UK’s big supermarkets set to report solid Christmas trading
Despite consumer spending growth since Brexit, retailers fear inflationary spend reduction
Tesco, Asda, Sainsbury’s and Morrisons supermarkets: end of year reports due from major retailers this month
Britain’s three quoted major supermarkets are expected to report this week that they enjoyed solid Christmas trading, although investor concern about a potential squeeze on consumer spending in 2017 means the focus is on their outlooks.
Shares in market leader Tesco and in Morrisons , the UK’s fourth biggest grocer, soared 38 per cent and 55 per cent respectively in 2016, reflecting a recovery in trading. That coincided with a slowdown in sales growth at German discounters Aldi, which will update on Christmas on January 9th, and Lidl as Britain’s traditional supermarkets cut their prices, and continued problems at sector laggard Asda, the number three player. The share price of the second biggest supermarket Sainsbury’s was held back by uncertainty over the merits of its £1.1 billion (€1.28 billion) takeover of household goods retailer Argos.
Robust growth in consumer spending has been one of the main factors sustaining Britain’s economy since last June’s vote to leave the European Union. However, retailers fear a reduction in spending as inflation begins to erode real earnings growth in 2017.
Sterling’s devaluation since the Brexit vote – down 12 per cent against other major currencies – has also driven up supermarket import costs, as have commodity price increases. They also face further cost pressures from the national minimum wage, business rates and utilities. There are also signs that Asda, the British arm of Wal-Mart , will make life tougher for rivals in 2017.
Analysts say a new management team is starting to make an impact, putting more staff on the shop floor and generally improving store standards. While underlying sales slumped 5.8 per cent in its third quarter, they anticipate a significant improvement when it reports fourth quarter results next month.
Analysts expect Tesco (on January 12th) to report UK like-for-like sales growth of 1.25 to 2 per cent for its third quarter to November 26th, and growth of 0.6 to 1.5 per cent for the six weeks to January 7th, building on four straight quarters of underlying growth. Morrisons (on January 10th) is expected to report underlying sales growth of 1.1 per cent for the nine weeks to January 1st, according to an average of analysts’ forecasts, a fifth consecutive quarter of growth.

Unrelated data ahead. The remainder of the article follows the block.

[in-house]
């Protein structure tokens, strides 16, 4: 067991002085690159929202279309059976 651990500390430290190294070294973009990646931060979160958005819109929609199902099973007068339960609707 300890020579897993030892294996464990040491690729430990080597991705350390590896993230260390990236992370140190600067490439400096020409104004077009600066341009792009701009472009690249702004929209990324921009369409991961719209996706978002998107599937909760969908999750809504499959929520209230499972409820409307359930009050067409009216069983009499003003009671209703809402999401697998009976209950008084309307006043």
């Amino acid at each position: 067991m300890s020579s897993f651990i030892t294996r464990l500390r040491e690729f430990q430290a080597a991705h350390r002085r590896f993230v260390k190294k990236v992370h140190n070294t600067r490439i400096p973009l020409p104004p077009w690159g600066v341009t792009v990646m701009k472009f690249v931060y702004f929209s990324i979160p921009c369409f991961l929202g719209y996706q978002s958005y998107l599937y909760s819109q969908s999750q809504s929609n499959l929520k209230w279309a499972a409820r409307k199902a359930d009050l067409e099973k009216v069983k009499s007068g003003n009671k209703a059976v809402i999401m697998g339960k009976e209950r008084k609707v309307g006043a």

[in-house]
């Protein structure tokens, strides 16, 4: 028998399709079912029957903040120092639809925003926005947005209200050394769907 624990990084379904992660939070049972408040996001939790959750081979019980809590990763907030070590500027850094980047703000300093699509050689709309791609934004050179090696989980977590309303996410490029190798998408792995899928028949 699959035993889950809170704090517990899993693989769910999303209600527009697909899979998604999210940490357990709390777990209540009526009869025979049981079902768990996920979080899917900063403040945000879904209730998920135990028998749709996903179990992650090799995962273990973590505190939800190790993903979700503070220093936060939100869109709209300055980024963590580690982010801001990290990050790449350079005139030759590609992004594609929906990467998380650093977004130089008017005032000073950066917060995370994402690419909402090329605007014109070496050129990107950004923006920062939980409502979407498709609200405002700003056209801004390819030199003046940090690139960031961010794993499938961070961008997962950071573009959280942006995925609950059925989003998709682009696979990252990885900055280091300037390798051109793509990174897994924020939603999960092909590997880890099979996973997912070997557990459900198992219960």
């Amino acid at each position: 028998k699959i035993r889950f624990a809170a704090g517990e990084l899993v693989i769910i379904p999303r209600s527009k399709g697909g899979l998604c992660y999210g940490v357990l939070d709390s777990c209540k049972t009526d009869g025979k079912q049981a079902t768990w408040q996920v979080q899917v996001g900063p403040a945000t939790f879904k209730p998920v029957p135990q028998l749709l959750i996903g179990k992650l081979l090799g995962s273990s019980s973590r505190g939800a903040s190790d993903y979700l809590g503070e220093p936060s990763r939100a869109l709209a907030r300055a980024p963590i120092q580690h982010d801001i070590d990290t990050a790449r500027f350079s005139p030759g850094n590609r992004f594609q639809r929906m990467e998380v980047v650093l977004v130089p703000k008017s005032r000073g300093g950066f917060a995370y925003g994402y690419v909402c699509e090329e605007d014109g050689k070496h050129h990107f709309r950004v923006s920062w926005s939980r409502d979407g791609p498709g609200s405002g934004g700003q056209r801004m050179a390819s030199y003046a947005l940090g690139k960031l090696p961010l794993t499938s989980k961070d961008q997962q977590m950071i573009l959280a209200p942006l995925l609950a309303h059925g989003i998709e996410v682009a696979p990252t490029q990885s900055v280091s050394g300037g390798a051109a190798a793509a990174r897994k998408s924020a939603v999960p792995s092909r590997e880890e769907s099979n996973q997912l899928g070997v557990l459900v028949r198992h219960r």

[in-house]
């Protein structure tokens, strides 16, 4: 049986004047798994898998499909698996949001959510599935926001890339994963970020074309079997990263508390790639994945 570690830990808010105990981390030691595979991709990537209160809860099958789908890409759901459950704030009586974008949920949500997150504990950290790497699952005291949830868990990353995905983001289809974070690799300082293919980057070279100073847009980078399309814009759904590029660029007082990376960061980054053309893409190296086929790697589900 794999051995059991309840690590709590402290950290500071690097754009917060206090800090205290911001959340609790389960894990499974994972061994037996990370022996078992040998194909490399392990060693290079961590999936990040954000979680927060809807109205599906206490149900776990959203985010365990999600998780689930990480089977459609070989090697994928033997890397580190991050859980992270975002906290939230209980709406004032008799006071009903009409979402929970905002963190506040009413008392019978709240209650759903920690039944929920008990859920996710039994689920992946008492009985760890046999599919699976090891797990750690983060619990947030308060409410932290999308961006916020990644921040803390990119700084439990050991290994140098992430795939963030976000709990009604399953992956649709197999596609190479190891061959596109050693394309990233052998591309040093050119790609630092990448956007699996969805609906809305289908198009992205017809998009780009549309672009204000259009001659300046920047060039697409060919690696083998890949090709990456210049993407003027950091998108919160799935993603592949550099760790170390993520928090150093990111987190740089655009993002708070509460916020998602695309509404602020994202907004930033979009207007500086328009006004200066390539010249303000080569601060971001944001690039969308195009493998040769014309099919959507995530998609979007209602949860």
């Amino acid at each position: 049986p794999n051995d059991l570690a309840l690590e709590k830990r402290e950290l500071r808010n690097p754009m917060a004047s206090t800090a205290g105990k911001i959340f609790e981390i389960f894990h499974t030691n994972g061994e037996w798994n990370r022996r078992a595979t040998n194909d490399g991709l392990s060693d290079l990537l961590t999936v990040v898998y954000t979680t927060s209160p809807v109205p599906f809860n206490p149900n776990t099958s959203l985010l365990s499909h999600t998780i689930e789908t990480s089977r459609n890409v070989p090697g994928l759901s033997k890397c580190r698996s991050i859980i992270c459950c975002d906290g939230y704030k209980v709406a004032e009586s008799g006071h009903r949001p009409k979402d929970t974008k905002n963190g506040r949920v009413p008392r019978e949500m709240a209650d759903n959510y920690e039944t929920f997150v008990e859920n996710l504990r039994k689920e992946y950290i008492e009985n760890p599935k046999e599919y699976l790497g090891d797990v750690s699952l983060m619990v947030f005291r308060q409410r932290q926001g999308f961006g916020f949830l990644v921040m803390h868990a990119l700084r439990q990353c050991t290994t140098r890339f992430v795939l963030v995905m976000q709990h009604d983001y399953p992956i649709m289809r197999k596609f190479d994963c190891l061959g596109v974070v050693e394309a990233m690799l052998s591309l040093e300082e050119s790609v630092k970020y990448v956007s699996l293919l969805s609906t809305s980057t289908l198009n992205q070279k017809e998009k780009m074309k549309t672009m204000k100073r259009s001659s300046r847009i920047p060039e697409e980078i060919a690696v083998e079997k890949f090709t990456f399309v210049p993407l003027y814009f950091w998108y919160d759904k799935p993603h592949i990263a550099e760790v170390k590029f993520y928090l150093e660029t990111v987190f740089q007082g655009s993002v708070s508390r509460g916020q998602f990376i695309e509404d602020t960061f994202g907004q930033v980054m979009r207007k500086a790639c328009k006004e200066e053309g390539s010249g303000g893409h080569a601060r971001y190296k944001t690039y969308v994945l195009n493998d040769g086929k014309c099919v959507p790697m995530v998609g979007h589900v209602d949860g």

Sainsbury’s (on January 11th) could be perceived as the relative loser of the three, with analysts on average forecasting a like-for-like sales fall of 0.8 per cent for its third quarter to January 7th, although it is still expected to report volume growth and underlying sales growth at Argos of 1.5 per cent. However, it is important to note that Sainsbury’s, unlike Tesco and Morrisons, is not in turnaround mode and has not had to rebase its like-for-like sales performance.
Updates due next week from a raft of other UK retailers, including from Marks & Spencer, department stores John Lewis and Debenhams, Primark owner AB Foods and Asos.L, will also shine a light on prospects for the sector.
Marks & Spencer will (on January 12th) report on its third quarter to December 31st. Analysts are on average forecasting like-for-like sales growth in its clothing and home division of 0.2 per cent, with underlying sales in its food business down 0.4 per cent. Such an outcome in clothing would represent an improvement on the second quarter’s 2.9 per cent fall and provide some encouragement to investors that new boss Steve Rowe’s turnaround plan has found some traction.
Last week rival Next reported disappointing Christmas sales, cut its profit forecast and highlighted “exceptional” levels of uncertainty in the sector. – (Reuters)